New Role of the CIO in Era of Big Data - Equal Parts Innovator and Gatekeeper
Whether you call it the “Internet of Things,” the “connected world” or “Big Data,” it’s clear that, in spite of the hype and catchphrases, we are in the midst of a revolutionary transformation that is seeping into all areas of the modern enterprise, namely due to the convergence of several factors:
• Increasing connectivity of “things,”
• Vast and fast accumulation of rich data, and
• Access to this information anywhere, any time
It doesn’t matter what sector your company operates in or the size of your operation, every business that generates data is now in the data business.
And yet, fewer than 40 percent of enterprises have sufficiently mature processes and employee skills to derive value from their data, according to a recent study from CEB's Business Outcomes from Big Data.
“Smart” products and machines are generating data at unprecedented levels of volume, velocity, and variety, but most enterprises do not fully know what to do with this information once they have it.
The circumstances beg for a champion—and fast.
CIOs are uniquely situated not only to implement the technologies and processes necessary to capitalize on the ever-increasing influx of data but also to become an important business partner in developing overall company strategy around data collection and application to uncover new competitive advantages.
The days of “keeping the lights on” are long gone. With our ability to understand and synthesize new data into critical insights, today’s CIOs are primed to take on a more visible, expanded leadership role by ushering the company through a series of stages that will enable achieve greater data maturity:
Stage 1 - Internal Optimization: Achieve data-driven thinking that turns the standard gut heuristics into concrete insights leading to experiment-driven, continual improvement. Whether your business is generating machine data, consumer data, fleet data, environment data or process and system data, the health of your business is written in the story told by that data.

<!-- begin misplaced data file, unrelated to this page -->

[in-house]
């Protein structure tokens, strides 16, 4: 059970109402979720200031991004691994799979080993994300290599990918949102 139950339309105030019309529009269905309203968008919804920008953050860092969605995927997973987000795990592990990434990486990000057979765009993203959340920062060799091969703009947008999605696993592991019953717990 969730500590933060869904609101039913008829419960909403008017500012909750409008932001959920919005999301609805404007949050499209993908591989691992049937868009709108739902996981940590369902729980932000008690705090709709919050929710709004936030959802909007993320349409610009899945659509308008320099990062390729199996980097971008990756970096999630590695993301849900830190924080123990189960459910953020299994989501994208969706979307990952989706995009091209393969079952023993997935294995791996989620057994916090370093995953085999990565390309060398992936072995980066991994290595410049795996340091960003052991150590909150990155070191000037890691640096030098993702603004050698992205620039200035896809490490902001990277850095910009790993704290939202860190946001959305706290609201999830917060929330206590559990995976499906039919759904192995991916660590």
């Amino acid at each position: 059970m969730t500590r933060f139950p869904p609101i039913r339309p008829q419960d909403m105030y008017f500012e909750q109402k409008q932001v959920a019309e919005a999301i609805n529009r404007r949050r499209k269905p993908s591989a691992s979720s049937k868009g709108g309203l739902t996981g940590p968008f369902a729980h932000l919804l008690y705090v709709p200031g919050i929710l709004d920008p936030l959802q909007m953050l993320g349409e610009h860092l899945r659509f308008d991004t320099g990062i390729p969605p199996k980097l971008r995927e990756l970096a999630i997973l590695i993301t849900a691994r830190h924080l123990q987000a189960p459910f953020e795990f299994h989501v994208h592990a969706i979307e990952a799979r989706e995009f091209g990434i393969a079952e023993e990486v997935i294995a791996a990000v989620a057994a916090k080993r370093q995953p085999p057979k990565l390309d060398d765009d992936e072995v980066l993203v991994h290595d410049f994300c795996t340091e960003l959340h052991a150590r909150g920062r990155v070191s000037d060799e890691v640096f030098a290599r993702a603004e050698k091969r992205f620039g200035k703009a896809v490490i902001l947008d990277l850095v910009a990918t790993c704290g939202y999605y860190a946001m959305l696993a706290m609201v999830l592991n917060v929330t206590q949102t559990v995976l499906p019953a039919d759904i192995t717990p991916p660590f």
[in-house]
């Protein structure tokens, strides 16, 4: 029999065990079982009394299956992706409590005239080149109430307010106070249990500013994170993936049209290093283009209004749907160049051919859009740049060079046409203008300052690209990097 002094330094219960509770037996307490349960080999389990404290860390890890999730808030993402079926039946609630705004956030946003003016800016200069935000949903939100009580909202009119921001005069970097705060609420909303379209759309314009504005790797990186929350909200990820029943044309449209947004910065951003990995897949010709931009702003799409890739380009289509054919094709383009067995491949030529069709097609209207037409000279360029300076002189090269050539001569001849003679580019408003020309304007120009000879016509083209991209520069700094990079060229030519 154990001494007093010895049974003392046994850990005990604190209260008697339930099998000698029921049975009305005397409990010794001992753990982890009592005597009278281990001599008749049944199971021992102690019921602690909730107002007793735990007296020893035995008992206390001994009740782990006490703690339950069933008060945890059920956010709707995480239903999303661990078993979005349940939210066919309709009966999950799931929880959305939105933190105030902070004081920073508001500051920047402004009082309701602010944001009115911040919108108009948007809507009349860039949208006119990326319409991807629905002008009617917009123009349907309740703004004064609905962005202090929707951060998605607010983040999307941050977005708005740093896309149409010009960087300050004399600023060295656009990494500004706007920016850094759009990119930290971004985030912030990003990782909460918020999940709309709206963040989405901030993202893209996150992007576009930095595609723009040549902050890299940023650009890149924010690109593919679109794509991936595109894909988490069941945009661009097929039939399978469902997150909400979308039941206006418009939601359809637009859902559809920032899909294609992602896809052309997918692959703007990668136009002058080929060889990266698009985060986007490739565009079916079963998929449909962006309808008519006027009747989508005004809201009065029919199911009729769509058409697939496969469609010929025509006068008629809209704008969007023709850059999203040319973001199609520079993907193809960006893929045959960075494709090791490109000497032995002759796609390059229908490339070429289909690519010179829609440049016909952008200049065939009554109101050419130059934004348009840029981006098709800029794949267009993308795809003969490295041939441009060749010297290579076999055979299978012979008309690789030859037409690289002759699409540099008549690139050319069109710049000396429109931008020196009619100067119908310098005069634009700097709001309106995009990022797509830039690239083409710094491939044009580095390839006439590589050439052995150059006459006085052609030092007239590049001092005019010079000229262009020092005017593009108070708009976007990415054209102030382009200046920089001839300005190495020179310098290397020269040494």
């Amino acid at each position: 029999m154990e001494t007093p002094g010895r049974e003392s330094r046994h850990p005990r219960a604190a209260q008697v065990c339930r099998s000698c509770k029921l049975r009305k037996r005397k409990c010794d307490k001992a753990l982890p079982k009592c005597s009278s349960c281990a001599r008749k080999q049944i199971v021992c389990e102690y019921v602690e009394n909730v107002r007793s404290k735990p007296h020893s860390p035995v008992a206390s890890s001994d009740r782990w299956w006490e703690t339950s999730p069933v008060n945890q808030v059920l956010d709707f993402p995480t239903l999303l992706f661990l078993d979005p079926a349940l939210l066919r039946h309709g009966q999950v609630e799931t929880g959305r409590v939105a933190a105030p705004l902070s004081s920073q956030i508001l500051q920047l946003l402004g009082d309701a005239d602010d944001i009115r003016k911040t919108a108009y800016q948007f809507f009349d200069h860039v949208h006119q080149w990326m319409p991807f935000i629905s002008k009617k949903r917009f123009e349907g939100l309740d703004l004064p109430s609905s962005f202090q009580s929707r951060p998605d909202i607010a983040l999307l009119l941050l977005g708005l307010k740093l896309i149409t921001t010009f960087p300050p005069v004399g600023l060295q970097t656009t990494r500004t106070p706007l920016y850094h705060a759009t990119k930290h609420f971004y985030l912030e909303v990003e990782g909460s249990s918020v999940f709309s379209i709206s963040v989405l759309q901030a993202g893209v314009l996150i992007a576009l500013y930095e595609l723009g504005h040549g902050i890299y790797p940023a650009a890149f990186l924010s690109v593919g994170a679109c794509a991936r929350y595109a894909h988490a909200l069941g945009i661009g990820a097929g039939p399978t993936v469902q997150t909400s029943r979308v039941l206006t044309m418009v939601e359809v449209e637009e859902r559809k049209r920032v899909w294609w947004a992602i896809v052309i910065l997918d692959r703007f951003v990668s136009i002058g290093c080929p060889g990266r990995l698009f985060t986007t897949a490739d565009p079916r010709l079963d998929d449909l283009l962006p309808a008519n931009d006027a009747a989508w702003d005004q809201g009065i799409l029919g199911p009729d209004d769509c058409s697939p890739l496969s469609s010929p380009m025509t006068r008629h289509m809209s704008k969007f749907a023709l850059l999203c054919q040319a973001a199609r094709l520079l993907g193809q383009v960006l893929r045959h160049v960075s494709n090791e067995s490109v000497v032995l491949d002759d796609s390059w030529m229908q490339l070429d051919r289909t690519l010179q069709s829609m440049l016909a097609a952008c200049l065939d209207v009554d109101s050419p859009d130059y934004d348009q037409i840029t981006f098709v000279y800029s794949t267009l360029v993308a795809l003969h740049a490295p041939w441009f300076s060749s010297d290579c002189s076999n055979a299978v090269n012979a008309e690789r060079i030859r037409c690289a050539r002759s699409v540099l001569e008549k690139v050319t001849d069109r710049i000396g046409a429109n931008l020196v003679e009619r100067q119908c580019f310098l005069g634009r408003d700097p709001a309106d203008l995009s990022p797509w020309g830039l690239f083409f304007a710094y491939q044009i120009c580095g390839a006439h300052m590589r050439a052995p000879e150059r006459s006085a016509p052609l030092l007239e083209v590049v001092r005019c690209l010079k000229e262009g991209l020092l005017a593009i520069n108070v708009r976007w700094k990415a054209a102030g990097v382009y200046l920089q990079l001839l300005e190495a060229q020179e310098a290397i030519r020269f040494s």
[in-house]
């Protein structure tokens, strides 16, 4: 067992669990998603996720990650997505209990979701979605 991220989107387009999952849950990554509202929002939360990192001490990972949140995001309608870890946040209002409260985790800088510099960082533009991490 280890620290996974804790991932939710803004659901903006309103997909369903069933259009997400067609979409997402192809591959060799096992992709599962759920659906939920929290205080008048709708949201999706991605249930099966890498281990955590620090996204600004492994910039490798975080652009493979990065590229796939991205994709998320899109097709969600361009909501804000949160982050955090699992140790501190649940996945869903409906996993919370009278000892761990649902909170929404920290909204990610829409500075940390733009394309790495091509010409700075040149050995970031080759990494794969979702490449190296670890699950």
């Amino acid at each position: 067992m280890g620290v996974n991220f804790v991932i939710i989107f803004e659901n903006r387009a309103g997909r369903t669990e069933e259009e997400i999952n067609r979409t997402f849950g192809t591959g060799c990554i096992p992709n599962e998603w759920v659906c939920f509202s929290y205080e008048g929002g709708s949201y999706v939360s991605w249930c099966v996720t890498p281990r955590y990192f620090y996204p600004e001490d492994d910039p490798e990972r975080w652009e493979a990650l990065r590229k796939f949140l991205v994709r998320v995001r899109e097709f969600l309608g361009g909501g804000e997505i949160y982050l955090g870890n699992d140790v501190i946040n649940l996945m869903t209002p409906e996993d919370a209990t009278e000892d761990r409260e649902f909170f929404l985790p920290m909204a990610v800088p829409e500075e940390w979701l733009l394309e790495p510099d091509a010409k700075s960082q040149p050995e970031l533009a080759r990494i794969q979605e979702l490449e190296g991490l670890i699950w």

Stage 2 - Product Optimization: Turning these insights into enhanced or new products for customers is where a bigger impact will occur. Understand how the organization can best leverage this data to optimize customers’ experience.
Stage 3 - New Data Products: The last step is to bring new data product to your customers by directly delivering the insights to them. What does your data tell your customers about themselves and their business?
Within many traditional businesses, Stage 2 has barely been explored, and Stage 3 is a foreign concept. The CIO needs to be the evangelist that leads their organization to these next-level operations.
Of course, with this great opportunity to take a more prominent seat at the executive table come equally great challenges. Governance and controls necessary for this new threat level are a much bigger challenge than many companies fully recognize.
Like so much in security, a single connected device might be rated a small risk, but the sum of many—or millions—of small risks add up to the most serious. A connected enterprise’s machines, employees, customers, fleets and systems provide nearly complete insight into what a company does and how exactly it does it. It is a real-time capture of all of an enterprise’s strengths and weaknesses, one that is extremely attractive to malicious actors, whether competitive interests, nation states or criminal enterprises.
This is just one of the unique balancing acts that CIOs must contend with in this new era. As more devices become connected and access via the cloud gives us 24/7 visibility, we are uniquely positioned to capitalize on the significant value in data but also tasked with the important role of ensuring this new most-valuable asset is effectively guarded. It is a role that requires as many hats as there are terms for the era of Big Data and the Internet of Things.